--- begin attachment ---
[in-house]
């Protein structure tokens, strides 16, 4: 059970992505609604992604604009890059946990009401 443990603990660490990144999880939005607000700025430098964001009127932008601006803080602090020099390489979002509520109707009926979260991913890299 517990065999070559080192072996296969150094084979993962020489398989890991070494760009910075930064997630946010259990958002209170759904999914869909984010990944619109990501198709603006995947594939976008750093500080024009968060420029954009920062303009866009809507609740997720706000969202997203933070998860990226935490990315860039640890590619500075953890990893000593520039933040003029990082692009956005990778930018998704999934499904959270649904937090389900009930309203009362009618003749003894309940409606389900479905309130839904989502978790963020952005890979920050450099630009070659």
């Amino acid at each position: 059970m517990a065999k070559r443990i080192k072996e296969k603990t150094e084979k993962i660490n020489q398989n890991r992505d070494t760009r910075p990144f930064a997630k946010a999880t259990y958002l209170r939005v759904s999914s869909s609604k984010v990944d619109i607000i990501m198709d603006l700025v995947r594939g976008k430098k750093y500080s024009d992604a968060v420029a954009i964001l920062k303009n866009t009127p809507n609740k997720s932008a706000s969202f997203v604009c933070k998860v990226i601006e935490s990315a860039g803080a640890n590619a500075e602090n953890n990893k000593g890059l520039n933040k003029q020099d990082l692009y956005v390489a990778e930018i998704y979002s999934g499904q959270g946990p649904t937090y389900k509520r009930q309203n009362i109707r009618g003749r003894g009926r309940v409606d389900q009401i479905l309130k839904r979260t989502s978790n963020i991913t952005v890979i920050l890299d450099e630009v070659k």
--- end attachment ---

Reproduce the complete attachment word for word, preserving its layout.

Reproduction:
[in-house]
């Protein structure tokens, strides 16, 4: 059970992505609604992604604009890059946990009401 443990603990660490990144999880939005607000700025430098964001009127932008601006803080602090020099390489979002509520109707009926979260991913890299 517990065999070559080192072996296969150094084979993962020489398989890991070494760009910075930064997630946010259990958002209170759904999914869909984010990944619109990501198709603006995947594939976008750093500080024009968060420029954009920062303009866009809507609740997720706000969202997203933070998860990226935490990315860039640890590619500075953890990893000593520039933040003029990082692009956005990778930018998704999934499904959270649904937090389900009930309203009362009618003749003894309940409606389900479905309130839904989502978790963020952005890979920050450099630009070659």
């Amino acid at each position: 059970m517990a065999k070559r443990i080192k072996e296969k603990t150094e084979k993962i660490n020489q398989n890991r992505d070494t760009r910075p990144f930064a997630k946010a999880t259990y958002l209170r939005v759904s999914s869909s609604k984010v990944d619109i607000i990501m198709d603006l700025v995947r594939g976008k430098k750093y500080s024009d992604a968060v420029a954009i964001l920062k303009n866009t009127p809507n609740k997720s932008a706000s969202f997203v604009c933070k998860v990226i601006e935490s990315a860039g803080a640890n590619a500075e602090n953890n990893k000593g890059l520039n933040k003029q020099d990082l692009y956005v390489a990778e930018i998704y979002s999934g499904q959270g946990p649904t937090y389900k509520r009930q309203n009362i109707r009618g003749r003894g009926r309940v409606d389900q009401i479905l309130k839904r979260t989502s978790n963020i991913t952005v890979i920050l890299d450099e630009v070659k």